Ole Miss’ NCAA reckoning could come by November

Catch up on the Ole Miss vs. NCAA timeline

by Alex Kirshner

May and June 2010: Two staffers under football coach Houston Nutt conspire to fix three recruits’ ACT scores to make them eligible to play, the NCAA alleges. Operations coordinator David Saunders and assistant coach Chris Vaughn allegedly funnel the players to a specific testing site in Wayne County, where they’ve arranged for a proctor to rig their scores.

It’s among the most serious allegations the NCAA will make against Ole Miss.

Oct. 20, 2012: Ole Miss fires women’s basketball coach Adrian Wiggins after less than a year. Ole Miss cites “impermissible recruiting contacts and academic misconduct committed by members of his staff.”

This is how the NCAA lands at Ole Miss, joining the university in a deeper examination of basketball violations.

Feb. 2013: Days before National Signing Day, new football coach Hugh Freeze tweets a challenge to people who’d accused Ole Miss of cheating to put together one of that year’s best signing classes:

“If you have facts about a violation, send it to compliance@olemiss.edu. If not, please do not slander these young men or insult their family.”

(He’ll later say he regrets this.)

Freeze’s Rebels sign the No. 8 class in the country days later, one of the most shocking rankings ever. It includes four five-star recruits, bringing the school’s all-time five-star count to eight. Those are DE Robert Nkemdiche, OT Laremy Tunsil, WR Laquon Treadwell, and S Tony Conner.

Nkemdiche is the top-ranked prospect in America. Here’s the story of how he winds up in Oxford.

Between April 2014 and Feb. 2015: Per the NCAA, former staffers connect a recruit to a booster cash payment “between $13,000 and $15,600,” and Ole Miss doesn’t even wind up signing him. This will be just one of several Level I allegations — the most serious level — but definitely the most embarrassing.

June 26, 2015: Tunsil is arrested after a physical altercation with his stepfather, Lindsay Miller.

(The NCAA later uses a claim by Miller that Tunsil had impermissible contacts with boosters and agents. Much of the NCAA’s Miller time occurs at the Oxford McDonald’s, which will produce many lols on social media.)

Dec. 2016: Chevin Calloway, a corner who’ll sign with Arkansas, says Freeze has been using religious persecution as a comparison for his program’s battle with the NCAA. This later surfaces in a lawsuit complaint by Nutt, who claims Freeze has been “going to extraordinary lengths … to promote his self-image.”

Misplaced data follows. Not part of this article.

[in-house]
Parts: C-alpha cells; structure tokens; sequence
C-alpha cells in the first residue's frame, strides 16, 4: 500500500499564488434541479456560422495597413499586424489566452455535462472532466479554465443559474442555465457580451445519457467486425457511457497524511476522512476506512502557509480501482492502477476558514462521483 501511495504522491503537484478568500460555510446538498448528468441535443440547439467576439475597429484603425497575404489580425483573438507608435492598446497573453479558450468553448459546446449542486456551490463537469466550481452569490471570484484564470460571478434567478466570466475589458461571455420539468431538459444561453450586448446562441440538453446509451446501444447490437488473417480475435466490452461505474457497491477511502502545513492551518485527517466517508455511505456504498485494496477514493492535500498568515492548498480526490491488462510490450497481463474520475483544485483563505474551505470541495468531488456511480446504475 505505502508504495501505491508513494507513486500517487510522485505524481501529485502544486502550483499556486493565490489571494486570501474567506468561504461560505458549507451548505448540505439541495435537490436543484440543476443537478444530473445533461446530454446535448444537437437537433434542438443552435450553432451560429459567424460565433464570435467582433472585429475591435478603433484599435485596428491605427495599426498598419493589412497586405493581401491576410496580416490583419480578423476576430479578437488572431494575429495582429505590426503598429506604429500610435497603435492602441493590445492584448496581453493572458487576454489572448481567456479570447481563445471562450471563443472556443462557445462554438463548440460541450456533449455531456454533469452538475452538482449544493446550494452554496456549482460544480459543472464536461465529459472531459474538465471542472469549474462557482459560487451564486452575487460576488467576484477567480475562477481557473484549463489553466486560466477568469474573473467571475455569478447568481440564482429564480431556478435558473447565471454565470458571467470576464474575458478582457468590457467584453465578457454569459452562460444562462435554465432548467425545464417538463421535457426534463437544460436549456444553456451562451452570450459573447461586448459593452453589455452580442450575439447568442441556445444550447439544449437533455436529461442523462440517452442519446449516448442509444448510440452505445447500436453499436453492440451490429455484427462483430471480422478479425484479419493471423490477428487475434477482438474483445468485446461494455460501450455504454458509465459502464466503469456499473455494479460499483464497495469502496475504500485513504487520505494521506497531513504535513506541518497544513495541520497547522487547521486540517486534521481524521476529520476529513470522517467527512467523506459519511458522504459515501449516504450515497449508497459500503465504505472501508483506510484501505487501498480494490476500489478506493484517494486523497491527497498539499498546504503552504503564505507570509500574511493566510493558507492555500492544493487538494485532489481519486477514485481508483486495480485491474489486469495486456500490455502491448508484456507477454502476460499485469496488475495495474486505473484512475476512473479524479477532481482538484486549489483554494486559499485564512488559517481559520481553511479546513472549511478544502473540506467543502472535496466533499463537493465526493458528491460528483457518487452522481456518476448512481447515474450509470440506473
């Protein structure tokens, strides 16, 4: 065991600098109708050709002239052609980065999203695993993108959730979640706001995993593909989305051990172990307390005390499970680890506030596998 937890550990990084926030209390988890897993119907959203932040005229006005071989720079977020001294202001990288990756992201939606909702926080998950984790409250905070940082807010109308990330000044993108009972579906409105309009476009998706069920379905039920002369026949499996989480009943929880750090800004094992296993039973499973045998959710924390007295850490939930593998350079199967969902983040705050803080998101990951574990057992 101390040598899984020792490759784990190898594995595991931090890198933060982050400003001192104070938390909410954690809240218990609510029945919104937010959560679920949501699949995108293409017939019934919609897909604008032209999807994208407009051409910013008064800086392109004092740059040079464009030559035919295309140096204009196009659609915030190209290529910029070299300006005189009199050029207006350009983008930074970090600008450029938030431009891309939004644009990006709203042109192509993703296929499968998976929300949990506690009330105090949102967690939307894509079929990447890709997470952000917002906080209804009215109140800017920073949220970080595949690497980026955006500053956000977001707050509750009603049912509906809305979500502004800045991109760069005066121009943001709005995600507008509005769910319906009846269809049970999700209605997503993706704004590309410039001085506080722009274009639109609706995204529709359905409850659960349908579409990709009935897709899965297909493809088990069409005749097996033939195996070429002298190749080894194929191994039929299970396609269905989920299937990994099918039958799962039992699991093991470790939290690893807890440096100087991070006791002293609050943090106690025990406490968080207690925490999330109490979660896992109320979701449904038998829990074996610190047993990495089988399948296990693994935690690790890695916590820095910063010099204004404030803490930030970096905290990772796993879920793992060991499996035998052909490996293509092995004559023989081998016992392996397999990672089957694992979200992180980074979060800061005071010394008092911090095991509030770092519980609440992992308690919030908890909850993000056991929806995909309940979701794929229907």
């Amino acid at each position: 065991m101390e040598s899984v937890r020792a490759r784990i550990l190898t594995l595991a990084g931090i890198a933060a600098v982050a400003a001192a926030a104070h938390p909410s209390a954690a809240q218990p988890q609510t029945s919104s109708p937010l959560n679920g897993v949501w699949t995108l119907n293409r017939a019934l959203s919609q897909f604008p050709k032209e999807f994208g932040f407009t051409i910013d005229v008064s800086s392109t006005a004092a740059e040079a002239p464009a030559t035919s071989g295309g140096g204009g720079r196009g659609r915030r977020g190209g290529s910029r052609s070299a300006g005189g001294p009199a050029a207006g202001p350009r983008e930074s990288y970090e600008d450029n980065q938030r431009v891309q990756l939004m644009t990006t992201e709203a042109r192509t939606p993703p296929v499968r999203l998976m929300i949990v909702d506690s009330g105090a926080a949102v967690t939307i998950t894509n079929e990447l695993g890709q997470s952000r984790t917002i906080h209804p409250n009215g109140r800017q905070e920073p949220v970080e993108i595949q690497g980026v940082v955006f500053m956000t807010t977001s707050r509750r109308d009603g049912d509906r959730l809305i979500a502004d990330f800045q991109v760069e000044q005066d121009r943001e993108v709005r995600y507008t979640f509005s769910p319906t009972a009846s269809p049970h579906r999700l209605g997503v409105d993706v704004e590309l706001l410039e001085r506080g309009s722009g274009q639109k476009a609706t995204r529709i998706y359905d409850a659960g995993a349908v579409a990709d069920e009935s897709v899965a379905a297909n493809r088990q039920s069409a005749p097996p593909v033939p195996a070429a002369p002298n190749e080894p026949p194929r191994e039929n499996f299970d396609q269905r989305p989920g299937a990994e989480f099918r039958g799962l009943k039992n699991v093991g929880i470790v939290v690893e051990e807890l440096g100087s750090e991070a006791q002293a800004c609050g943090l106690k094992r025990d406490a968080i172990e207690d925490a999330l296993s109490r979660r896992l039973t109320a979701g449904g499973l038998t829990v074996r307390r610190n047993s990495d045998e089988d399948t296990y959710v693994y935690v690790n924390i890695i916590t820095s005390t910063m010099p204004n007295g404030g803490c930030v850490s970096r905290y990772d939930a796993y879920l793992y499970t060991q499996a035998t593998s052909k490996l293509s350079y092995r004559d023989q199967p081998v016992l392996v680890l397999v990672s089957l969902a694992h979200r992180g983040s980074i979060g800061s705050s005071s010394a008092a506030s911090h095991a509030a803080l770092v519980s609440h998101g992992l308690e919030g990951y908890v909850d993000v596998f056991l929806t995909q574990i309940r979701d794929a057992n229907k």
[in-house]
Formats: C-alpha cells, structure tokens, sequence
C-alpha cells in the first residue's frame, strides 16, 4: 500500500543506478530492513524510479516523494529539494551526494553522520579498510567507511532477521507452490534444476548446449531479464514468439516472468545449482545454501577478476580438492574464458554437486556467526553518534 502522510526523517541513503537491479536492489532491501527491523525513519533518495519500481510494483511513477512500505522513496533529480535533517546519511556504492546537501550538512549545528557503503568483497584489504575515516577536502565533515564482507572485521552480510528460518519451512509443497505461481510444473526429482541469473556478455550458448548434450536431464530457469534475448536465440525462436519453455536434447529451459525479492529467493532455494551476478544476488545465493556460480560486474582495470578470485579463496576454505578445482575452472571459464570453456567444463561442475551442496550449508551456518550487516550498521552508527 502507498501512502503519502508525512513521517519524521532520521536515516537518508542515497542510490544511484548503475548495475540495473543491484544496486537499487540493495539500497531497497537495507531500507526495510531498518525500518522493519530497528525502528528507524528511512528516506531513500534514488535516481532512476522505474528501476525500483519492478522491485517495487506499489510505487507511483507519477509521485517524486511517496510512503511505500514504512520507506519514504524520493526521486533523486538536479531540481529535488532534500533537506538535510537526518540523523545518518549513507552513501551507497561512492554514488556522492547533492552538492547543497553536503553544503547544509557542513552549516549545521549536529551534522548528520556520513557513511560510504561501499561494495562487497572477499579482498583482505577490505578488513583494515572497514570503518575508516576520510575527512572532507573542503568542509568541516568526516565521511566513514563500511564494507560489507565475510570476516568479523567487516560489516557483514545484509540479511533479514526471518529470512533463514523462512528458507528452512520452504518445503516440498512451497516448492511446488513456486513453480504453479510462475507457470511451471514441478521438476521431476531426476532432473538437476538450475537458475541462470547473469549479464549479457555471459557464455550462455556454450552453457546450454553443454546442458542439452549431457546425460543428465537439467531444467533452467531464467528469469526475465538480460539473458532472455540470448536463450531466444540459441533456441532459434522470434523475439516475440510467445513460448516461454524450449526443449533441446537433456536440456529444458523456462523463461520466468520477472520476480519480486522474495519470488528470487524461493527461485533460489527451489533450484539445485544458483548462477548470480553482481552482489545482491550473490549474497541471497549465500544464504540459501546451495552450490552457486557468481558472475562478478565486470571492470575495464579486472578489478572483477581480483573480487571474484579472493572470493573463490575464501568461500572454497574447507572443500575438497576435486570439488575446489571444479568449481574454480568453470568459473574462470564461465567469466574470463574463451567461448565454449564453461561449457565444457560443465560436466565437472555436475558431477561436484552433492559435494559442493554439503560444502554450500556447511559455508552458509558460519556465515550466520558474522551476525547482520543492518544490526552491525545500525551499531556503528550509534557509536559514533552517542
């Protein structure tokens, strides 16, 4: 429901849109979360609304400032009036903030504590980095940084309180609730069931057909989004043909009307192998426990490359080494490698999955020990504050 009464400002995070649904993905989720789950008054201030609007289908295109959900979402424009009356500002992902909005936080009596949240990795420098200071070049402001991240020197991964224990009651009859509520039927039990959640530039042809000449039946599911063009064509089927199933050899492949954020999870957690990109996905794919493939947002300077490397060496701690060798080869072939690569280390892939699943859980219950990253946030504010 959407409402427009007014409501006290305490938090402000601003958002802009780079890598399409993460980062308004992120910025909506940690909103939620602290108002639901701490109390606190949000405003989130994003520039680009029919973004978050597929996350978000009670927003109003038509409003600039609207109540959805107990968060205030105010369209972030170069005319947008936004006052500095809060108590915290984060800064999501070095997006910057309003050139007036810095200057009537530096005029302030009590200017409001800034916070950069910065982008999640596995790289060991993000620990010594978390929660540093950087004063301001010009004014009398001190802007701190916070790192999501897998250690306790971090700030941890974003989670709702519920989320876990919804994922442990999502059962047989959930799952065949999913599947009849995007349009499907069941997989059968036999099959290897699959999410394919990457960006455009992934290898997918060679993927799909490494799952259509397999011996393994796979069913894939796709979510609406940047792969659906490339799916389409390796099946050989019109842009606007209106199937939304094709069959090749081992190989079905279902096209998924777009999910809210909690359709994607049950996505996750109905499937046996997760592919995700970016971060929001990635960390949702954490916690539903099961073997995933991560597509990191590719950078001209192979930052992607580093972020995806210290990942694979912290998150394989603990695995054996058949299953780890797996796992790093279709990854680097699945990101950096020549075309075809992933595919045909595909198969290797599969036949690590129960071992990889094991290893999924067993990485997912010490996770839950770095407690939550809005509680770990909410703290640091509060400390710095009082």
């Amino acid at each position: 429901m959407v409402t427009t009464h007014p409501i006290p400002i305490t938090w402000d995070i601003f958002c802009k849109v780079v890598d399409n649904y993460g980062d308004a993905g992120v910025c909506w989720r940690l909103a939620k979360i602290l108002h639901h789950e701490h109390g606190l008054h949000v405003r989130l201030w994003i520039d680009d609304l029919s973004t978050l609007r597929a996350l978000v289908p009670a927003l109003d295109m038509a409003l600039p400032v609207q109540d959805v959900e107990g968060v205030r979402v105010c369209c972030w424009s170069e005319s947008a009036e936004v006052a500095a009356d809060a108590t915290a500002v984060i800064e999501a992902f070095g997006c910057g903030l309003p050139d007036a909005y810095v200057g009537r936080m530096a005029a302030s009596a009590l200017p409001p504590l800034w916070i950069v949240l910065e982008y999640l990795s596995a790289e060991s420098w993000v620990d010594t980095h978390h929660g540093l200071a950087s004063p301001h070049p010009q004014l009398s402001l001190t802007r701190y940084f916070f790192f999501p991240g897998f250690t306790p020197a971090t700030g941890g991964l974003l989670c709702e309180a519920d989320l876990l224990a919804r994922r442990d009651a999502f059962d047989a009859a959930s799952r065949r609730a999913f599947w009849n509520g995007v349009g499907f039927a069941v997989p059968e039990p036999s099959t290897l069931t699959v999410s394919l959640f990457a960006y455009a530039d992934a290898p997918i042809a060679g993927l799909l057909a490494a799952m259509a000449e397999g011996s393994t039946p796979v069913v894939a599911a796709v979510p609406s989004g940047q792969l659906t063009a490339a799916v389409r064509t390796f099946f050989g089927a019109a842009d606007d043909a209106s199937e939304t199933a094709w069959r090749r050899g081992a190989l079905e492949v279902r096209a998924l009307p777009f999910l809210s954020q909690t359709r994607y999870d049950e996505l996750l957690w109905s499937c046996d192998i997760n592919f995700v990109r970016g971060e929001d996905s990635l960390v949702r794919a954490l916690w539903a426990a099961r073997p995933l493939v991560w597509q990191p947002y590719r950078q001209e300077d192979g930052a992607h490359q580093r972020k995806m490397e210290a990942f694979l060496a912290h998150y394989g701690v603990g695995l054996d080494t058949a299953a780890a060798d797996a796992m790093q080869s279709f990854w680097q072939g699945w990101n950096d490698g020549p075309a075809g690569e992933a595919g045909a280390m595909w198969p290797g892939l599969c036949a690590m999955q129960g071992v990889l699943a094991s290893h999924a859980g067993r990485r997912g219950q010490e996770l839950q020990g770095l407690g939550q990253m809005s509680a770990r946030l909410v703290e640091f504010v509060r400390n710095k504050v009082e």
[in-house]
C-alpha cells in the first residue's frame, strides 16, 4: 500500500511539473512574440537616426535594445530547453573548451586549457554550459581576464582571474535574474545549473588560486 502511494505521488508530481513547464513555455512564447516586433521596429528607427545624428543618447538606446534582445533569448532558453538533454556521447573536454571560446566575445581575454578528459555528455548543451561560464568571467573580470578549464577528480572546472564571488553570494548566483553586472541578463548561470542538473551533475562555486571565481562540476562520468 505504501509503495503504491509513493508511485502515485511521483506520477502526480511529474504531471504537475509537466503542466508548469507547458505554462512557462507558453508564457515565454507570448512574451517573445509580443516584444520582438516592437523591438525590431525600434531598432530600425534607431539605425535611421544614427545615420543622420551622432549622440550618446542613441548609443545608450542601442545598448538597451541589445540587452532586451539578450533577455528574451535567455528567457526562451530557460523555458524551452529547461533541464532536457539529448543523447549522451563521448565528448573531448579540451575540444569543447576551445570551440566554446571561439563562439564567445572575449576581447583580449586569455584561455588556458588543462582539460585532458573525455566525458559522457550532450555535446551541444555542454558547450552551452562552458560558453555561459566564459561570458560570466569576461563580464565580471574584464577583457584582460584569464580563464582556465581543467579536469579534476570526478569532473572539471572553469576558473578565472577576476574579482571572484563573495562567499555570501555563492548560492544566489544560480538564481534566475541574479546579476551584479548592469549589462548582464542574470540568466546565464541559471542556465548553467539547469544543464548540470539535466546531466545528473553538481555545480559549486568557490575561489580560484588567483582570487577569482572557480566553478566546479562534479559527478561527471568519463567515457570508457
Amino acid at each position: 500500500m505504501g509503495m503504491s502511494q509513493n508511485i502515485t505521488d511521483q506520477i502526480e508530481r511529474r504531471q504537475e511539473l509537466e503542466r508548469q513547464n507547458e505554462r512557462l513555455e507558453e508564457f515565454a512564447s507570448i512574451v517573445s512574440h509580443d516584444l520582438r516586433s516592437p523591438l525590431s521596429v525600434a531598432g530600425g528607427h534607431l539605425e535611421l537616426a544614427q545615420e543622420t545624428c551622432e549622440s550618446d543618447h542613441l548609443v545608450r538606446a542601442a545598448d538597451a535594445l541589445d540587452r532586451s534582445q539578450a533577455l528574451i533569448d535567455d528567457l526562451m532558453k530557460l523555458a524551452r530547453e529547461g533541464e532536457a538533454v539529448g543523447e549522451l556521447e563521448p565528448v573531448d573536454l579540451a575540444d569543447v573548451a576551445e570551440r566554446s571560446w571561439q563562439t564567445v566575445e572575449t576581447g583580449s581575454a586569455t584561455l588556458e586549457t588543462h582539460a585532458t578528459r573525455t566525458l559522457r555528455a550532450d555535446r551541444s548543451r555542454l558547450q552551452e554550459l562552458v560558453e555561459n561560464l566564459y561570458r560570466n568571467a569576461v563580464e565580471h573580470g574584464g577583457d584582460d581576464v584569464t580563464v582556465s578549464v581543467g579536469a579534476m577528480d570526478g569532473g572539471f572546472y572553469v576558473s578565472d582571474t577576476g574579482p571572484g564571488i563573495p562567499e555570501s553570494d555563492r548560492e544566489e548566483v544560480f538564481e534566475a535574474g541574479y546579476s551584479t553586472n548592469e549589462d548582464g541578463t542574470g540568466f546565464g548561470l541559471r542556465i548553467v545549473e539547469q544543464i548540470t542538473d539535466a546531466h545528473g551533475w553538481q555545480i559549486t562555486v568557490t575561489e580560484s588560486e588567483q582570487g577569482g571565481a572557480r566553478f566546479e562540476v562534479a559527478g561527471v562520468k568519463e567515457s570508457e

Jan. 22, 2016: The NCAA notifies Ole Miss of 13 compliance allegations it says occurred under both Nutt and Freeze, including several classified as Level I. Allegations include cash and benefit exchanges and small recruiting violations. One of the Level II charges is that Ole Miss “failed to monitor” for potential violations.

April 29, 2016: On the night Tunsil’s supposed to be the first offensive lineman picked in the NFL draft, someone hacks his Instagram and reveals a video of him smoking marijuana through a gas mask. Also revealed are text exchanges that purport to show Tunsil arranging small payments via an Ole Miss staffer. The public will never know who hacked him. Tunsil falls to the Dolphins at No. 13.

In a press conference, he seems to admit that he took money from coaches during his time in Oxford.

The NCAA’s investigation had been near its conclusion, but now it expands beyond Tunsil.

May 27, 2016: Ole Miss responds to the NCAA’s allegations. It says some are true, including the testing fraud, which the school indicates only involved the two now-former staff members. It contests the “failure to monitor” charge and asks for one recruiting violation to be classified as a Level III instead of a Level II.

The NCAA’s investigation continues.

Feb. 22, 2017: Ole Miss reveals an updated Notice of Allegations, which brings the total count of charges to 21, with all the new stuff pointing toward Freeze’s staffs. The most serious new thing is that the “failure to monitor” charge has become an allegation that Ole Miss exercised a “lack of institutional control,” which could mean heavy sanctions.

Ole Miss announces it’s skipping the 2017 postseason (a postseason ban is a classic NCAA penalty, and sanctioning yourself is a tactic meant to earn NCAA mercy) and forfeiting SEC postseason money. The scandal has already cost the school about $9.4 million, with all those impermissible benefits amounting to only $37,000.

SEC rivals have long been preparing to pounce on a potential transfer exodus from Ole Miss.

June 6, 2017: Ole Miss stands by Freeze, denying that he fell short of his responsibilities and contesting the lack of institutional control charge. That decision puts the school and the NCAA on a no-compromise collision course.

July 12, 2017:Nutt sues Ole Miss, one day before Freeze’s annual scandal discussion at SEC Media Days. He alleges the school tricked the media into pinning the whole thing on Nutt’s regime, which has prevented him from landing another job. Fallout from a hunt by Nutt’s camp leads to Freeze’s resignation.

Sept 11, 2017: This’ll be the date of Ole Miss’ hearing with the NCAA’s Committee on Infractions. That panel is expected to render a verdict within six to eight weeks.

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